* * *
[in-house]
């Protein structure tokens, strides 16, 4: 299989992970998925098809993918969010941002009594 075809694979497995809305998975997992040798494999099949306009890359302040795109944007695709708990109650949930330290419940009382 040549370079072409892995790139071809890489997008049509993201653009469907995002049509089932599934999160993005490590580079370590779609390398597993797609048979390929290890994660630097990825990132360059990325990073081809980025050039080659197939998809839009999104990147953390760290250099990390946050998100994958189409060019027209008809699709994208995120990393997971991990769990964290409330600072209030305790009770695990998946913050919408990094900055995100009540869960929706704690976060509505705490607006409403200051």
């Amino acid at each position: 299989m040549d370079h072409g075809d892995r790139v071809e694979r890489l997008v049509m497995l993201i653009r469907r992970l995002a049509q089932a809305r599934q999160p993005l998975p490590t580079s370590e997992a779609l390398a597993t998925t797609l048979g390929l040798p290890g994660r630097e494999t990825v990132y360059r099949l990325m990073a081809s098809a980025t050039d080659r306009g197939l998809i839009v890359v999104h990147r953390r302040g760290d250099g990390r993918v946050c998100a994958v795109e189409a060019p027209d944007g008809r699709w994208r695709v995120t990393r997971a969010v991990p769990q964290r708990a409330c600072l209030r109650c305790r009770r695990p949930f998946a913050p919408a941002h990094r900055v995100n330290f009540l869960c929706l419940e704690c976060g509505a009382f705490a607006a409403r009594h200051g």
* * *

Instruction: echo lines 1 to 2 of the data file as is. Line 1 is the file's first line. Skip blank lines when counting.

[in-house]
């Protein structure tokens, strides 16, 4: 299989992970998925098809993918969010941002009594 075809694979497995809305998975997992040798494999099949306009890359302040795109944007695709708990109650949930330290419940009382 040549370079072409892995790139071809890489997008049509993201653009469907995002049509089932599934999160993005490590580079370590779609390398597993797609048979390929290890994660630097990825990132360059990325990073081809980025050039080659197939998809839009999104990147953390760290250099990390946050998100994958189409060019027209008809699709994208995120990393997971991990769990964290409330600072209030305790009770695990998946913050919408990094900055995100009540869960929706704690976060509505705490607006409403200051």